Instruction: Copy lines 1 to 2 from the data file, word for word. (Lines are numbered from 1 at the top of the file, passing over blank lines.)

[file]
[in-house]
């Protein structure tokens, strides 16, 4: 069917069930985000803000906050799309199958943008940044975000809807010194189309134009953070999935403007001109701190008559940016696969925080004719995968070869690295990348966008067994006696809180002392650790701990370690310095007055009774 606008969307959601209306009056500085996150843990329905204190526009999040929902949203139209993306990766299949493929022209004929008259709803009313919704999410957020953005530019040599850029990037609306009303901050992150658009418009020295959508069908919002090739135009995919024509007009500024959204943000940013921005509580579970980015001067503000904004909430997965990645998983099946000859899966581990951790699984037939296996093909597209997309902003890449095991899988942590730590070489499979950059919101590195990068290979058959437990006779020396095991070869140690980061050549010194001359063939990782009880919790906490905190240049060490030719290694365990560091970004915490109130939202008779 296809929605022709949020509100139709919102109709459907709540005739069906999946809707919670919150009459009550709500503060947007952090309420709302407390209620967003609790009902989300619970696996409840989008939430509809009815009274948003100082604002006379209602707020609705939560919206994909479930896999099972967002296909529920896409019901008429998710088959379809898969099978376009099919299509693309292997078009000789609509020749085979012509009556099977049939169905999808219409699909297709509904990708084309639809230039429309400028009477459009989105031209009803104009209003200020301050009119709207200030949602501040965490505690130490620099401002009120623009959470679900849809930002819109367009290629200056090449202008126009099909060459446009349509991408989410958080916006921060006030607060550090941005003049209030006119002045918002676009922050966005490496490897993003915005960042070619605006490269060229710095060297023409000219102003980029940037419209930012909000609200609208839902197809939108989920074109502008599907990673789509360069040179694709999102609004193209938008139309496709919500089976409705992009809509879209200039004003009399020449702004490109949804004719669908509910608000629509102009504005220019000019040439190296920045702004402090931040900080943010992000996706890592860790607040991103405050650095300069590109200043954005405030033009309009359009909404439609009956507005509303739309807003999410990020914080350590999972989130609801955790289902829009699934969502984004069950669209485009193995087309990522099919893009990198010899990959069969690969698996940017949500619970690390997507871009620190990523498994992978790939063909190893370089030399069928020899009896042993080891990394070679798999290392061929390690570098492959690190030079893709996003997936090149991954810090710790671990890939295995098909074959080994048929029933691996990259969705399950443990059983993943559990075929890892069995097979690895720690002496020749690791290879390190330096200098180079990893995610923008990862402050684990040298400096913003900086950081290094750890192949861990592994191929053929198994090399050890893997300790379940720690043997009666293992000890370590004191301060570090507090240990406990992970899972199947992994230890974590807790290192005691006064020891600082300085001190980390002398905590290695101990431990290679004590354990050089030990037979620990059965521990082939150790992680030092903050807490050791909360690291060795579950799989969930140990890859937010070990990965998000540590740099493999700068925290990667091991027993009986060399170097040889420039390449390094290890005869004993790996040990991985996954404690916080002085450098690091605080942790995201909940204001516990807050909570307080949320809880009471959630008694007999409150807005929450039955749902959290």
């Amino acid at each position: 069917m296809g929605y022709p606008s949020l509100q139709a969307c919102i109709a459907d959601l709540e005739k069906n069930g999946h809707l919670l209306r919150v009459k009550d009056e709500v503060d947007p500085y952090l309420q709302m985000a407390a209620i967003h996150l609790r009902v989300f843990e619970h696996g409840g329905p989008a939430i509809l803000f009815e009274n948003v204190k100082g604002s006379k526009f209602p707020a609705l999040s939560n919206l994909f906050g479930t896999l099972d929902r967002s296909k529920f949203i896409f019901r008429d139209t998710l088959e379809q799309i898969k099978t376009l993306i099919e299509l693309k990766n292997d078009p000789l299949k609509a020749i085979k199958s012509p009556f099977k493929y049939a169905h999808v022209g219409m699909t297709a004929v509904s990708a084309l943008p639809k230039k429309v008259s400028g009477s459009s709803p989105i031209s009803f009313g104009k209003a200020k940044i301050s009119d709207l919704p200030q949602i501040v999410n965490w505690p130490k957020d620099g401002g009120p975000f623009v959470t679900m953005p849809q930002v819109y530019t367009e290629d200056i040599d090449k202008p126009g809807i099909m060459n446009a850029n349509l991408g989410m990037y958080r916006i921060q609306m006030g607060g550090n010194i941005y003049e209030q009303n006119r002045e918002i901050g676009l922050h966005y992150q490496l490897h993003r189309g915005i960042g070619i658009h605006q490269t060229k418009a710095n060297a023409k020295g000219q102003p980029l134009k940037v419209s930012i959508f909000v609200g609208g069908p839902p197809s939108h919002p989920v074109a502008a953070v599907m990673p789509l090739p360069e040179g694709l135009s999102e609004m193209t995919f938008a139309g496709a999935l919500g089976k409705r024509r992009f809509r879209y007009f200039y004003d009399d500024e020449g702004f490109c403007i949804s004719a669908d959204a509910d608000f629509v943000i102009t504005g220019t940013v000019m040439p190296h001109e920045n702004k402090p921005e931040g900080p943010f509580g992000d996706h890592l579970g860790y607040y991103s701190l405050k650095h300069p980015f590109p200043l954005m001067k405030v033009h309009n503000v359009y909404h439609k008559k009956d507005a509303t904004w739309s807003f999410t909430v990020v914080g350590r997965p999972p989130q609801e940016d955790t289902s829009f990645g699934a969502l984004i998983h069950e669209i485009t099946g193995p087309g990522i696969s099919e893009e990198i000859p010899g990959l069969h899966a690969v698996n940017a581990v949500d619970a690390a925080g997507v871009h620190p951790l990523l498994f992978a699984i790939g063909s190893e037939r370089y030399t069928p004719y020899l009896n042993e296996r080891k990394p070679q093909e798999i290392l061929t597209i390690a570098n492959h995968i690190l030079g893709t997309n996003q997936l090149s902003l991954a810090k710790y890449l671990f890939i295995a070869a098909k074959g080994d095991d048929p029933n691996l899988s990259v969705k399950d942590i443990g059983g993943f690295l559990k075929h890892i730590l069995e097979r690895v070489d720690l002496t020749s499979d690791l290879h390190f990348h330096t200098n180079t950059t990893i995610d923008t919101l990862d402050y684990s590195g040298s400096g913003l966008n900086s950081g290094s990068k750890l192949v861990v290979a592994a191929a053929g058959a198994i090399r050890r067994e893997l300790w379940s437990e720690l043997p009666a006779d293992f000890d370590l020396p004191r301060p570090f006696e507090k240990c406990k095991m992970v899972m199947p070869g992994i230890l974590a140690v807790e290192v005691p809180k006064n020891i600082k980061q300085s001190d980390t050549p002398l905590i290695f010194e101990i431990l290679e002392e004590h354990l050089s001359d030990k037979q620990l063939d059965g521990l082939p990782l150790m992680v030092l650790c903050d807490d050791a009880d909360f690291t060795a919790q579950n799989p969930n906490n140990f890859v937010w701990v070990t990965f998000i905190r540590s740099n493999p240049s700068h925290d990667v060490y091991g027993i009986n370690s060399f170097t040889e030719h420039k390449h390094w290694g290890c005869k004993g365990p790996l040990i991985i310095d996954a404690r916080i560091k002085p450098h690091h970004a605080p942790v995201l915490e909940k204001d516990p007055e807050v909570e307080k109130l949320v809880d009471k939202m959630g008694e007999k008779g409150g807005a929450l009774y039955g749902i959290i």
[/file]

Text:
[in-house]
């Protein structure tokens, strides 16, 4: 069917069930985000803000906050799309199958943008940044975000809807010194189309134009953070999935403007001109701190008559940016696969925080004719995968070869690295990348966008067994006696809180002392650790701990370690310095007055009774 606008969307959601209306009056500085996150843990329905204190526009999040929902949203139209993306990766299949493929022209004929008259709803009313919704999410957020953005530019040599850029990037609306009303901050992150658009418009020295959508069908919002090739135009995919024509007009500024959204943000940013921005509580579970980015001067503000904004909430997965990645998983099946000859899966581990951790699984037939296996093909597209997309902003890449095991899988942590730590070489499979950059919101590195990068290979058959437990006779020396095991070869140690980061050549010194001359063939990782009880919790906490905190240049060490030719290694365990560091970004915490109130939202008779 296809929605022709949020509100139709919102109709459907709540005739069906999946809707919670919150009459009550709500503060947007952090309420709302407390209620967003609790009902989300619970696996409840989008939430509809009815009274948003100082604002006379209602707020609705939560919206994909479930896999099972967002296909529920896409019901008429998710088959379809898969099978376009099919299509693309292997078009000789609509020749085979012509009556099977049939169905999808219409699909297709509904990708084309639809230039429309400028009477459009989105031209009803104009209003200020301050009119709207200030949602501040965490505690130490620099401002009120623009959470679900849809930002819109367009290629200056090449202008126009099909060459446009349509991408989410958080916006921060006030607060550090941005003049209030006119002045918002676009922050966005490496490897993003915005960042070619605006490269060229710095060297023409000219102003980029940037419209930012909000609200609208839902197809939108989920074109502008599907990673789509360069040179694709999102609004193209938008139309496709919500089976409705992009809509879209200039004003009399020449702004490109949804004719669908509910608000629509102009504005220019000019040439190296920045702004402090931040900080943010992000996706890592860790607040991103405050650095300069590109200043954005405030033009309009359009909404439609009956507005509303739309807003999410990020914080350590999972989130609801955790289902829009699934969502984004069950669209485009193995087309990522099919893009990198010899990959069969690969698996940017949500619970690390997507871009620190990523498994992978790939063909190893370089030399069928020899009896042993080891990394070679798999290392061929390690570098492959690190030079893709996003997936090149991954810090710790671990890939295995098909074959080994048929029933691996990259969705399950443990059983993943559990075929890892069995097979690895720690002496020749690791290879390190330096200098180079990893995610923008990862402050684990040298400096913003900086950081290094750890192949861990592994191929053929198994090399050890893997300790379940720690043997009666293992000890370590004191301060570090507090240990406990992970899972199947992994230890974590807790290192005691006064020891600082300085001190980390002398905590290695101990431990290679004590354990050089030990037979620990059965521990082939150790992680030092903050807490050791909360690291060795579950799989969930140990890859937010070990990965998000540590740099493999700068925290990667091991027993009986060399170097040889420039390449390094290890005869004993790996040990991985996954404690916080002085450098690091605080942790995201909940204001516990807050909570307080949320809880009471959630008694007999409150807005929450039955749902959290």